For decades, expatriate scholars have understood that the individual factors of cultural humility and ethnocentrism and the contextual factors of feedback and support affect expatriates’ outcomes. The study, rooted in the observation that great advice and support are often ignored by expatriates, seeks to uncover why. Based in the humility literature, the authors test whether individual differences interact with support to affect expatriate performance. The paper aims to discuss these issues.

Design/methodology/approach

The authors surveyed a matched sample of 62 expatriates and their supervisors from one multinational organization.

Findings

The study found that expatriates higher in cultural humility benefit more from the support and feedback offered in the host national work environment which, in turn, facilitates better supervisor ratings of performance. The authors also found that expatriates’ ethnocentrism has a direct negative influence on their ratings of performance.

Research limitations/implications

The findings in the study are focussed and robust, but tested within a single organization. That said, the authors believe the results have implications for expatriate selection and for ways to manage the host national environment to improve expatriate performance.

Originality/value

The study joins the research conversation on how expatriates’ individual differences interact with the environments in which they are placed to affect their success. This study also underscores the importance of humility in the global professional context.

Details

Journal of Global Mobility, vol. 4 no. 1
Type: Research Article
ISSN: 2049-8799

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Article
Publication date: 9 March 2015

Maike Andresen

– The purpose of this paper is to empirically examine job embeddedness as antecedent of job performance and organizational citizenship behaviors (OCBs) of expatriates.

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1690

Abstract

Purpose

The purpose of this paper is to empirically examine job embeddedness as antecedent of job performance and organizational citizenship behaviors (OCBs) of expatriates.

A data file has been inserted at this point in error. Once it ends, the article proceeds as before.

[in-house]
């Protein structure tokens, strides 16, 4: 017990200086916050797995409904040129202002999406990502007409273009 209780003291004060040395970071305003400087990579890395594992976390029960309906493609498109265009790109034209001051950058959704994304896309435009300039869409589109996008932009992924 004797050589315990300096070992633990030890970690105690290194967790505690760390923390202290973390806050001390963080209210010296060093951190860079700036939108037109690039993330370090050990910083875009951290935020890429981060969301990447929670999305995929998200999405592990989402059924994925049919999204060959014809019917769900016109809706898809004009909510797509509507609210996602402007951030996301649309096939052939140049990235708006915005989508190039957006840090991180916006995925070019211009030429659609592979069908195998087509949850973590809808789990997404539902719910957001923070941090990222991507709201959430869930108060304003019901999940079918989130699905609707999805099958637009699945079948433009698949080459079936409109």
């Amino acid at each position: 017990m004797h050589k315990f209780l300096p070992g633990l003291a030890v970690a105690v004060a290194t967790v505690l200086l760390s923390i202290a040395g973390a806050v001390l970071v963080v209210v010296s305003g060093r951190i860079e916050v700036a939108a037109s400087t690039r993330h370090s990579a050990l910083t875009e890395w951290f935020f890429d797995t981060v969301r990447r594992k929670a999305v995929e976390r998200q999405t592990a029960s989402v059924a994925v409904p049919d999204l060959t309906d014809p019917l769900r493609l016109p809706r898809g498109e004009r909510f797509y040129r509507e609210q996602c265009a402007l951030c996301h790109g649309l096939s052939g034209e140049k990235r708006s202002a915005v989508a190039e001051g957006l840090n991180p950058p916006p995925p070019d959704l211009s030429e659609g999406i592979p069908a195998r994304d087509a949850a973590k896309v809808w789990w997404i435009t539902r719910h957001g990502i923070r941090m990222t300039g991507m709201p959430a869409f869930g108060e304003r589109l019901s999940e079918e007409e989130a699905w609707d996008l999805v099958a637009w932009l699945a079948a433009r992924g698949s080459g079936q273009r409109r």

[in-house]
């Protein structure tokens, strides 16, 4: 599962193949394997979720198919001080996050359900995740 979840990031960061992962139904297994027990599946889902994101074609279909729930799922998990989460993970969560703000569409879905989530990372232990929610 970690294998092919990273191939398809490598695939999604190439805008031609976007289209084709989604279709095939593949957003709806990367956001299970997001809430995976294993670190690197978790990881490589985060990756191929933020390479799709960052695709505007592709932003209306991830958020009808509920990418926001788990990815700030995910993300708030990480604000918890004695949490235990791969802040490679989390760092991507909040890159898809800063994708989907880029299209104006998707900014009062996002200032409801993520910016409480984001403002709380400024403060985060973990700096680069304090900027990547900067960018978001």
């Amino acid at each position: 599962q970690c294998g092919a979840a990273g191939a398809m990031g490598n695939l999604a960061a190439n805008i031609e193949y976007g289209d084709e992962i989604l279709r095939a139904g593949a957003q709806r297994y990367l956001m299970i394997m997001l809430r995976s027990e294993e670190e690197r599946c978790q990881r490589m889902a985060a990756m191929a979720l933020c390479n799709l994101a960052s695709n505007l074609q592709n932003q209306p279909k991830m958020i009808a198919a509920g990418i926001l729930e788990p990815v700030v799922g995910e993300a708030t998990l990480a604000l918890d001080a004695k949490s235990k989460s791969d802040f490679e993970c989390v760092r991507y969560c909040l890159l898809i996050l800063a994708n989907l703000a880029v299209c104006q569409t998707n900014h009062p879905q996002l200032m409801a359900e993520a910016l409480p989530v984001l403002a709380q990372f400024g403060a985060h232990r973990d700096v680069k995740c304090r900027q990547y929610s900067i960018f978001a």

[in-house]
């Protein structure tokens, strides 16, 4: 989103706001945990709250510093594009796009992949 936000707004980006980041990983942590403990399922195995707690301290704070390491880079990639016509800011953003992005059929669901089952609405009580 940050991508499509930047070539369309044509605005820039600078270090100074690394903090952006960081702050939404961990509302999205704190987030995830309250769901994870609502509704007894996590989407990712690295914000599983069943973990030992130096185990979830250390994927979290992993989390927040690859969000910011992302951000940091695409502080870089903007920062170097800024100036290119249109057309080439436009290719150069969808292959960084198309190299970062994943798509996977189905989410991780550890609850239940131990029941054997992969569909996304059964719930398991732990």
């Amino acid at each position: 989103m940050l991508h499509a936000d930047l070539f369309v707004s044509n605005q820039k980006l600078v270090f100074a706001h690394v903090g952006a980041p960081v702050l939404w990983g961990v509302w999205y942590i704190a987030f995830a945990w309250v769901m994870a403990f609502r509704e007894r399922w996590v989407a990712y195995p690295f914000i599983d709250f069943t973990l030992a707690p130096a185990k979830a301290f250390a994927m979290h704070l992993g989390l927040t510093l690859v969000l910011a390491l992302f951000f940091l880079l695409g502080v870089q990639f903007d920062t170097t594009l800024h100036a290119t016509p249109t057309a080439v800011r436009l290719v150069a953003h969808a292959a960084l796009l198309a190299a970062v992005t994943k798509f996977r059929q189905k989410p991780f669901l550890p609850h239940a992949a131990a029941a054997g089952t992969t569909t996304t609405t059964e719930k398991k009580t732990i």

Design/methodology/approach

In total, 194 expatriates from 39 nationalities were recruited through various expatriate organizations, which provided expatriate groups they had access to with a link to the online survey in English. To test the hypotheses, the author used bivariate analyses and multivariate regressions were calculated to control for alternative explanations.

Findings

As hypothesized, community embeddedness was positively related to job performance and both organizational embeddedness and community embeddedness were positively related to OCBs. Moreover, community embeddedness and organizational embeddedness showed to be positively related. In addition, organizational embeddedness partially mediated the positive relationship between community embeddedness and job performance for organizational expatriates (moderated mediation) as well as the positive relationship between community embeddedness and OCBs.

Originality/value

This is one of the first study to address the differential effects of organizational and community embeddedness on job performance in an expatriation context.

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Article
Publication date: 2 January 2014

Muhammad Awais Bhatti, Mohamed Mohamed Battour, Ahmed Rageh Ismail and Veera Pandiyan Sundram

Researchers have been focusing on the predictors of expatriates adjustment and job performance at different levels (individual level, organizational level, and societal…

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11021

Abstract

Purpose

Researchers have been focusing on the predictors of expatriates adjustment and job performance at different levels (individual level, organizational level, and societal level) but still some of the predictors have been ignored or unclear in the expatriate literature. The purpose of this paper is to examine the effects of personality traits (big five) on expatriates adjustment and job performance.